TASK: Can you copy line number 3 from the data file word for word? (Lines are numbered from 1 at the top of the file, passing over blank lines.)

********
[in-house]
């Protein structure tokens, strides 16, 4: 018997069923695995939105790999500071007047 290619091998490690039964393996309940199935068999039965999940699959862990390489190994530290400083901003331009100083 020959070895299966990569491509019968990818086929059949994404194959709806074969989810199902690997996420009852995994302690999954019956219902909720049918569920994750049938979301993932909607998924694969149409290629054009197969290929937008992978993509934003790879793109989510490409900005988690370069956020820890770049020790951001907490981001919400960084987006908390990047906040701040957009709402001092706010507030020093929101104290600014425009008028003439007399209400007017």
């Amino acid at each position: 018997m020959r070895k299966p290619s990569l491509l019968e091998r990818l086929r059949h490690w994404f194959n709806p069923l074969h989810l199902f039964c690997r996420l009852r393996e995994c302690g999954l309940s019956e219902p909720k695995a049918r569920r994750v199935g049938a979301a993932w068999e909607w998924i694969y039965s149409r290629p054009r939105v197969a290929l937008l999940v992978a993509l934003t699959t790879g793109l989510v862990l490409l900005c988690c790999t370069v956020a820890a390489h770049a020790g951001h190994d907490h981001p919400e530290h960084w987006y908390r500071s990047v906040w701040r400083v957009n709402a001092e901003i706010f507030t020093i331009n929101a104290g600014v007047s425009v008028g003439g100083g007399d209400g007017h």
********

């Amino acid at each position: 018997m020959r070895k299966p290619s990569l491509l019968e091998r990818l086929r059949h490690w994404f194959n709806p069923l074969h989810l199902f039964c690997r996420l009852r393996e995994c302690g999954l309940s019956e219902p909720k695995a049918r569920r994750v199935g049938a979301a993932w068999e909607w998924i694969y039965s149409r290629p054009r939105v197969a290929l937008l999940v992978a993509l934003t699959t790879g793109l989510v862990l490409l900005c988690c790999t370069v956020a820890a390489h770049a020790g951001h190994d907490h981001p919400e530290h960084w987006y908390r500071s990047v906040w701040r400083v957009n709402a001092e901003i706010f507030t020093i331009n929101a104290g600014v007047s425009v008028g003439g100083g007399d209400g007017h």